Here’s a simple program to manage this version of IRV:

def IRV(votes):
    # performs an IRV simulation on a list of first preferences: at each stage
    # deleting the candidate with the lowest current score, and distributing
    # that candidates votes to the highest remaining candidate
    vote_counts = votes.copy()
    for i in range(10):
        m = min(vote_counts.items(), key = lambda x: x[1])
        ind = next(j for j in range(2,11) if cands[htv[m[0]].index(j)] in vote_counts)
        c = cands[htv[m[0]].index(ind)]
        vote_counts += m[1]

We could make this code a little more efficient by stopping when any candidate has amassed over 50% pf the votes. But for simplicity we’ll eliminate 10 of the 12 candidates, so it will be perfectly clear who has won. Let’s try it out:

In [ ]: IRV(firsts)
Out[ ]: 
Thorpe    18648
Burns     17288
dtype: int64

Note that this is very close to the results listed on the VEC site:

Thorpe:    18380
Burns:     14410
Fontana:   3298

At this stage it doesn’t matter where Fontana’s votes go (in fact they would go to Burns), as Thorpe already has a majority. But the result we obtained above with our simplifying assumptions gives very similar values.

Now lets see what happens if we work through each booth independently:

In [ ]: finals = {'Thorpe':0,'Burns':0}

In [ ]: for i in firstprefs.index:
   ...:     booth = dict(firstprefs.loc[i,'Hayward':'Fontana'])
   ...:     f = IRV(booth)
   ...:     finals['Thorpe'] += f['Thorpe']
   ...:     finals['Burns'] += f['Burns']
   ...:     print(firstprefs.loc[i,'Booth'],': ',f)
Alphington :  {'Thorpe': 524, 'Burns': 545}
Alphington North :  {'Thorpe': 408, 'Burns': 485}
Bell :  {'Thorpe': 1263, 'Burns': 893}
Croxton :  {'Thorpe': 950, 'Burns': 668}
Darebin Parklands :  {'Thorpe': 180, 'Burns': 204}
Fairfield :  {'Thorpe': 925, 'Burns': 742}
Northcote :  {'Thorpe': 1043, 'Burns': 875}
Northcote North :  {'Thorpe': 1044, 'Burns': 1012}
Northcote South :  {'Thorpe': 1392, 'Burns': 1137}
Preston South :  {'Thorpe': 677, 'Burns': 639}
Thornbury :  {'Thorpe': 1158, 'Burns': 864}
Thornbury East :  {'Thorpe': 1052, 'Burns': 804}
Thornbury South :  {'Thorpe': 1310, 'Burns': 1052}
Westgarth :  {'Thorpe': 969, 'Burns': 536}
Postal Votes :  {'Thorpe': 1509, 'Burns': 2262}
Early Votes :  {'Thorpe': 5282, 'Burns': 3532}

In [ ]: finals
Out[ ]: {'Burns': 16250, 'Thorpe': 19686}

Note again that the results are surprisingly close to the “two-party preferred” results as reported again on the VEC site. This adds weight to the notion that our assumptions, although crude, do in fact provide a reasonable way of experimenting with the election results.

Borda counts

These are named for Jean Charles de Borda (1733 – 1799) an early voting theorist. The idea is to weight all the preferences, so that a preference of 1 has a higher weighting that a preference of 2, and so on. All the weights are added, and the candidate with the greatest total is deemed to be the winner. With n candidates, there are different methods of determining weighting; probably the most popular is a simple linear weighting, so that a preference of k is weighted as n-k. This gives weightings from n-1 down to zero. Alternatively a weighting of n+1-k can be used, which gives weights of n down to 1. Both are equivalent in determining a winner. Another possible weighting is 1/k.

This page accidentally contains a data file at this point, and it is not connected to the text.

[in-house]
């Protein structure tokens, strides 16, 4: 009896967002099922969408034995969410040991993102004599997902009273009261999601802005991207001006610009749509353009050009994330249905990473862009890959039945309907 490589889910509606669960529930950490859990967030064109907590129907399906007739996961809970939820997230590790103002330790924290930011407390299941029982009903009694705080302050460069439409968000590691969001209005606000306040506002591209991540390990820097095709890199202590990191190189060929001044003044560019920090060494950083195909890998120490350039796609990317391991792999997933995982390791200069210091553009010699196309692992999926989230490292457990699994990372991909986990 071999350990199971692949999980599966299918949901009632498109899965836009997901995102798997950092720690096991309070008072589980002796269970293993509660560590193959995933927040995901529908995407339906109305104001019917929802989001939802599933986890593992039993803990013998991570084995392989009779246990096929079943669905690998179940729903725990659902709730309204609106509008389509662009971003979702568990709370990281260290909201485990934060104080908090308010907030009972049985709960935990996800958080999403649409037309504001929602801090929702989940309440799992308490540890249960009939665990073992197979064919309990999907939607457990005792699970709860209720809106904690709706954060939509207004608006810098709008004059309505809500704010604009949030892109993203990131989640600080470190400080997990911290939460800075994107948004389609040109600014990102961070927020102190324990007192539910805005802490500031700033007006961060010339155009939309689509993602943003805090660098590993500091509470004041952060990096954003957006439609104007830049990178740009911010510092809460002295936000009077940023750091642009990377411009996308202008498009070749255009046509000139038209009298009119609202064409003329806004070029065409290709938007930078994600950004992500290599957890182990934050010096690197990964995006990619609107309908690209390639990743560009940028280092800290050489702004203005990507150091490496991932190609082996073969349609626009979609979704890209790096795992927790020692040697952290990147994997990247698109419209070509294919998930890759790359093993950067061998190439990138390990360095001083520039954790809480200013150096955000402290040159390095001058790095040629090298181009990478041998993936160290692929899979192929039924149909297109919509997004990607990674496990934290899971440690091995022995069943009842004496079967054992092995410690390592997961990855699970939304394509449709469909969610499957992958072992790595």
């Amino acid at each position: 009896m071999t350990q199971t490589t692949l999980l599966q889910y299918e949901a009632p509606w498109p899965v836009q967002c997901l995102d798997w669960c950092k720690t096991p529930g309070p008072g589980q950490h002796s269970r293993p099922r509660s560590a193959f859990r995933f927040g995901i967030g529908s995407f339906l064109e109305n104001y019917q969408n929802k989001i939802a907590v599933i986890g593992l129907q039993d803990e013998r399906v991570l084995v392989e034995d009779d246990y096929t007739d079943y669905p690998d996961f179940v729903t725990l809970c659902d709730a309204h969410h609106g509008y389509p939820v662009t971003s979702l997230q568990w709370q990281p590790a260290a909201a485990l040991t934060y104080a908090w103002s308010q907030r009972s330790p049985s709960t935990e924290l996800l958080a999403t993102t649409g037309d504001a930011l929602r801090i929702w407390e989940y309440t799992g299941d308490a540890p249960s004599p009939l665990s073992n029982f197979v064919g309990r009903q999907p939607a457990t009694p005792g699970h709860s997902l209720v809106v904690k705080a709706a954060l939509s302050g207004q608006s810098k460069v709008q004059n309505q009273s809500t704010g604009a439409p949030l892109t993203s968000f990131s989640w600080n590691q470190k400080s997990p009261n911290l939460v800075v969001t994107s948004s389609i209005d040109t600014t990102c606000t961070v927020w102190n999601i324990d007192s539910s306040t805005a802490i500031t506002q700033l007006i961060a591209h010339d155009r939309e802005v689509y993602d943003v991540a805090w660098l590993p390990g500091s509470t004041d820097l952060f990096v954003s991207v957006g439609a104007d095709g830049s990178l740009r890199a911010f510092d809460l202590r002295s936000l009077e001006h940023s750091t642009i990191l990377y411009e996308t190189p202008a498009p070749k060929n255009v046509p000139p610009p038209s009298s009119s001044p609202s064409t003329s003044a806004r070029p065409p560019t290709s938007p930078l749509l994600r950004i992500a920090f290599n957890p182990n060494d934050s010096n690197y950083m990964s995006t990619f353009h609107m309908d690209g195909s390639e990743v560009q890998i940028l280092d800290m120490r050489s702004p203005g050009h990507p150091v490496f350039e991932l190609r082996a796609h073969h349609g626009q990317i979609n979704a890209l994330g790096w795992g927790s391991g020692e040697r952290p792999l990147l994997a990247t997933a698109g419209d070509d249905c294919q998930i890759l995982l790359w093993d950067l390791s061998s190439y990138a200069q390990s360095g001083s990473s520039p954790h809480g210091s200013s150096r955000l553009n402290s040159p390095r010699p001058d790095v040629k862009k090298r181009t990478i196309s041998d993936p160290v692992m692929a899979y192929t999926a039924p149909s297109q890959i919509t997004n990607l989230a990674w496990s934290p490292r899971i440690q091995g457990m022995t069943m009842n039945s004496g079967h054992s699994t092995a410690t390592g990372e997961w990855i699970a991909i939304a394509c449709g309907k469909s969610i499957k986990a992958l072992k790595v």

Here’s a program to compute Borda counts, again with our simplification:

def borda(x): # x is 0 or 1
    borda_count = dict()
    for c in cands:
    for c in cands:
        v = firsts  #  number of 1st pref votes for candidate c
        for i in range(1,13):
            appr = cands[htv.index(i)]  # the candidate against position i on c htv card
            if x==0:
                borda_count[appr] += v/i
                borda_count[appr] += v*(11-i)
    if x==0:
        for k, val in borda_count.items():
            borda_count[k] = float("{:.2f}".format(val))
        for k, val in borda_count.items():
            borda_count[k] = int(val)

Now we can run this, and to make our lives easier we’ll sort the results:

In [ ]: sorted(borda(1).items(), key = lambda x: x[1], reverse = True)
Out[ ]: 
[('Burns', 308240),
 ('Thorpe', 279392),
 ('Lenk', 266781),
 ('Chipp', 179179),
 ('Cooper', 167148),
 ('Spirovska', 165424),
 ('Edwards', 154750),
 ('Hayward', 136144),
 ('Fontana', 88988),
 ('Toscano', 80360),
 ('Rossiter', 75583),
 ('Sanaghan', 38555)]

In [ ]: sorted(borda(0).items(), key = lambda x: x[1], reverse = True)
Out[ ]: 
[('Burns', 22409.53),
 ('Thorpe', 20455.29),
 ('Lenk', 11485.73),
 ('Chipp', 10767.9),
 ('Spirovska', 6611.22),
 ('Cooper', 6592.5),
 ('Edwards', 6569.93),
 ('Hayward', 6186.93),
 ('Fontana', 6006.25),
 ('Rossiter', 5635.08),
 ('Toscano', 4600.15),
 ('Sanaghan', 4196.47)]

Note that in both cases Burns has the highest output. This is in general to be expected of Borda counts: that the highest value does not necessarily correspond to the candidate which is seen as better overall. For this reason Borda counts are rarely used in modern systems, although they can be used to give a general picture of an electorate.